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Fine-tuning in a design experiment

2013, Ho, Foo Him, Toh, Pee Choon, Toh, Tin Lam

Quek, Tay, Toh, Leong, and Dindyal (2011) proposed that a design-theory-practice troika should always be considered for a designed package to be acceptable to the research users who, in this case, are teachers and schools. This paper describes the fine-tuning to the MProSE problem-solving design made by the teachers in the school after first round of teaching. This process involved teacher input from their experience, and detailed time-consuming discussions and learning between the researcher-designers and the teacher-implementers.

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A framework to examine the mathematics in lessons of competent mathematics teachers in Singapore

2017-07, Kaur, Berinderjeet, Wong, Lai Fong, Toh, Tin Lam

This paper outlines an analytical framework that was developed, to examine the mathematics in mathematics lessons of competent teachers in Singapore secondary schools. The framework is guided by Schoenfeld's Teaching for Robust Understanding (TR U) framework and also the field notes of the project - A study of the enacted school mathematics curriculum which is presently underway in Singapore. The framework was trialled and the indicators were suitable but may not be comprehensive. Therefore more trials and also more codes on how the teacher aided students in developing mathematical knowledge and student engagement with mathematical ideas are needed. In addition student perspectives of the lesson are also necessary to make any valid claims related to the quality of the lessons.

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Scaling UP the education research: MAGICAL (SUPER-MAGICAL): Use of comics in teaching mathematics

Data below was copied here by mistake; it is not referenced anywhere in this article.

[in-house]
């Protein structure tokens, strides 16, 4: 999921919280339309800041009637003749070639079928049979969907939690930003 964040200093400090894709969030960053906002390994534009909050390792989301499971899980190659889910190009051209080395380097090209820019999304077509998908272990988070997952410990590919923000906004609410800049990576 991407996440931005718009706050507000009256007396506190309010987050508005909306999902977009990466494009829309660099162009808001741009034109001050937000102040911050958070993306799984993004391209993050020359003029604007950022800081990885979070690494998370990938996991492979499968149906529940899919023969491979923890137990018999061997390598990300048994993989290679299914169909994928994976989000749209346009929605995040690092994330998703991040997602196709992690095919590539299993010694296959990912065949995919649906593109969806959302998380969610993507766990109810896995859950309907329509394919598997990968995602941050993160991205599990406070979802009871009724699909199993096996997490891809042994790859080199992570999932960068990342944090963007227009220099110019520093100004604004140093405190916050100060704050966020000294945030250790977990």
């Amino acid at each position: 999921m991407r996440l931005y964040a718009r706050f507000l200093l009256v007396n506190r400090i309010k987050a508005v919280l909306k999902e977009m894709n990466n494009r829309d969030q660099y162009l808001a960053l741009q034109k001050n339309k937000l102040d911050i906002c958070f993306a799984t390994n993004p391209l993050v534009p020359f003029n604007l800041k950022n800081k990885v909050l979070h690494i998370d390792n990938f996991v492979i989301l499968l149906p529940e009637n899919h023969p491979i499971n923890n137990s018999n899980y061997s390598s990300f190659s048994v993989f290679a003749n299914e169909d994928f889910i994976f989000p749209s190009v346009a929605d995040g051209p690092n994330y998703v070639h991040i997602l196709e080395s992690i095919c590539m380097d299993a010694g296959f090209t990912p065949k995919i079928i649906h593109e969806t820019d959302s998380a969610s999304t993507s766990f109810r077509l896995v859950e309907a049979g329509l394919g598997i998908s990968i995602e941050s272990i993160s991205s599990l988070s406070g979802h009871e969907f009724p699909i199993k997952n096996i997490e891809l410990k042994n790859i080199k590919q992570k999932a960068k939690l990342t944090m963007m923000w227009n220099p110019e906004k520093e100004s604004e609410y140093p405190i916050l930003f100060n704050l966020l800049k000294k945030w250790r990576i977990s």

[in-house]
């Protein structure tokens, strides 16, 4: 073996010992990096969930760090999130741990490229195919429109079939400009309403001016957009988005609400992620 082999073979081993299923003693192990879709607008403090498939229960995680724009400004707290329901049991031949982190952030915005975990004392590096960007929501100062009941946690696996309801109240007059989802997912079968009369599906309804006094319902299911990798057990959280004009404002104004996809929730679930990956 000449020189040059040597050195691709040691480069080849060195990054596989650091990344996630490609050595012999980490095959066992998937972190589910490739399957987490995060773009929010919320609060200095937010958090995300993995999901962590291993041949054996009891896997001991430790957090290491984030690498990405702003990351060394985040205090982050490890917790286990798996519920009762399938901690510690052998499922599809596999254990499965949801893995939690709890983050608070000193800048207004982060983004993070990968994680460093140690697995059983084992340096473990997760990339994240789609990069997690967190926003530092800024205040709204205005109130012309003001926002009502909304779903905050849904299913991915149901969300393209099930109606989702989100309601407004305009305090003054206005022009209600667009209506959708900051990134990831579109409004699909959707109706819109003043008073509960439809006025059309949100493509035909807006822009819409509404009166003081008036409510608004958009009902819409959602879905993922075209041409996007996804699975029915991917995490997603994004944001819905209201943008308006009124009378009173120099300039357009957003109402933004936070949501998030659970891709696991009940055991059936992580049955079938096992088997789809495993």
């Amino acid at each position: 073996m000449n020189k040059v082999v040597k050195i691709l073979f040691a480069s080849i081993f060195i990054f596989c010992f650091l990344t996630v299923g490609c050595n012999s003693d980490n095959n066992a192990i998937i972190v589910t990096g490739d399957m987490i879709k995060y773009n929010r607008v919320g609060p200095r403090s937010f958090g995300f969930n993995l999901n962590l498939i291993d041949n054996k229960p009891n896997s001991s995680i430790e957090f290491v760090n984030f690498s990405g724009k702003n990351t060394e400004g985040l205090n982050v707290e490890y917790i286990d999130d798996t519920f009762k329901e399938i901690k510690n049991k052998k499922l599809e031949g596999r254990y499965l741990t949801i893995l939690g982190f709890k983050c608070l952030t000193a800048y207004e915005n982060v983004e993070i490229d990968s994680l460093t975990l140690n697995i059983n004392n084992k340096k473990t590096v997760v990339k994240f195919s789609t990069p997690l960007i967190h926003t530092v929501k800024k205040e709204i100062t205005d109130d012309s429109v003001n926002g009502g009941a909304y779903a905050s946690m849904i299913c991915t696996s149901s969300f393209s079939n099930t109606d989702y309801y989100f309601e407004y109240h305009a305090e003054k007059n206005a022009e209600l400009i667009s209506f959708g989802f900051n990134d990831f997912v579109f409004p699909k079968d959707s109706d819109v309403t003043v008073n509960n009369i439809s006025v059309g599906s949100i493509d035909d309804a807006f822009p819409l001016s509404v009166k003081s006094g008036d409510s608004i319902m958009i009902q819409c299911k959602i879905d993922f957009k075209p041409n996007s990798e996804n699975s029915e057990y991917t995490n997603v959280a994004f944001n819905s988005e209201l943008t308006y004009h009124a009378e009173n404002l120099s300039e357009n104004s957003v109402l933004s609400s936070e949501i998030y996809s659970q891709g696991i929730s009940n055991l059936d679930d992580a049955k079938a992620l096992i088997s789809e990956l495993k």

2024, Toh Tin Lam

This project is a continuation from the earlier research project MAGICAL on using comics for mathematics instruction for the low attaining students.

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Use of practical worksheet in teacher education at the undergraduate and postgraduate levels

2012, Toh, Pee Choon, Toh, Tin Lam, Ho, Foo Him, Quek, Khiok Seng

We have applied the ‘practical paradigm’ in teaching problem solving to secondary school students. The key feature of the practical paradigm is the use of a practical worksheet to guide the students’ processes in problem solving. In this paper, we report the diffusion of the practical paradigm to university level courses for prospective and practising teachers. The higher level of mathematics content would demand higher order thinking skills. Learners without a model of problem solving would often revert to solving by referring to many examples of the same ‘type’ of problem. Polya-type problem solving skills framed by the practical worksheet was used as an attempt to elicit more effective problem solving behaviour from them. Preliminary findings show that they were able to use the practical worksheet to model their solution of problems in the courses.

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Teaching mathematical problem-solving in the mathematics classroom

2018, Toh, Tin Lam

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Reading mathematics: A holistic curriculum approach

2017-07, Ho, Weng Kin, Teo, Kok Ming, Zhao, Dongsheng, Yap, Romina Ann Soon, Tay, Eng Guan, Toh, Pee Choon, Toh, Tin Lam, Cheang, Wai Kwong, Zhu, Ying, Dong, F. M., Shutler, Paul, Quek, Khiok Seng

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On in-service mathematics teachers’ content knowledge on kinematics

2005, Toh, Tin Lam